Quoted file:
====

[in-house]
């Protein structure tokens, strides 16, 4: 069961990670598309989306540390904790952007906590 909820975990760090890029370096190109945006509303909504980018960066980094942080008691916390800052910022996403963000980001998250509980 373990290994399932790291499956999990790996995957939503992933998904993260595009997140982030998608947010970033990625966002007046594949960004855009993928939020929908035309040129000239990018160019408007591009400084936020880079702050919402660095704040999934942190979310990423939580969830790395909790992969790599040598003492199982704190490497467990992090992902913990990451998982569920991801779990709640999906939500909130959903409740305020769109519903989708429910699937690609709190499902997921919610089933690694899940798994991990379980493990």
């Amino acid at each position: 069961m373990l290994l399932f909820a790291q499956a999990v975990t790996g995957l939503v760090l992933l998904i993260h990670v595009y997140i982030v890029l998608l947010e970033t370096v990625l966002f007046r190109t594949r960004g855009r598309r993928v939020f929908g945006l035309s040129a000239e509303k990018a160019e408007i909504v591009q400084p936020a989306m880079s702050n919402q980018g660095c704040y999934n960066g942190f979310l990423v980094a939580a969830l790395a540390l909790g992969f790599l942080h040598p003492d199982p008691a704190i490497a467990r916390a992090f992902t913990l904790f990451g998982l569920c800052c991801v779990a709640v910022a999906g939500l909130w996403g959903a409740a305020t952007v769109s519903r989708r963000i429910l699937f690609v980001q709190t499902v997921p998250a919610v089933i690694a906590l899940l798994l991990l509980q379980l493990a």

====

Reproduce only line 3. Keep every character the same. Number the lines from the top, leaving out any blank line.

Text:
């Amino acid at each position: 069961m373990l290994l399932f909820a790291q499956a999990v975990t790996g995957l939503v760090l992933l998904i993260h990670v595009y997140i982030v890029l998608l947010e970033t370096v990625l966002f007046r190109t594949r960004g855009r598309r993928v939020f929908g945006l035309s040129a000239e509303k990018a160019e408007i909504v591009q400084p936020a989306m880079s702050n919402q980018g660095c704040y999934n960066g942190f979310l990423v980094a939580a969830l790395a540390l909790g992969f790599l942080h040598p003492d199982p008691a704190i490497a467990r916390a992090f992902t913990l904790f990451g998982l569920c800052c991801v779990a709640v910022a999906g939500l909130w996403g959903a409740a305020t952007v769109s519903r989708r963000i429910l699937f690609v980001q709190t499902v997921p998250a919610v089933i690694a906590l899940l798994l991990l509980q379980l493990a």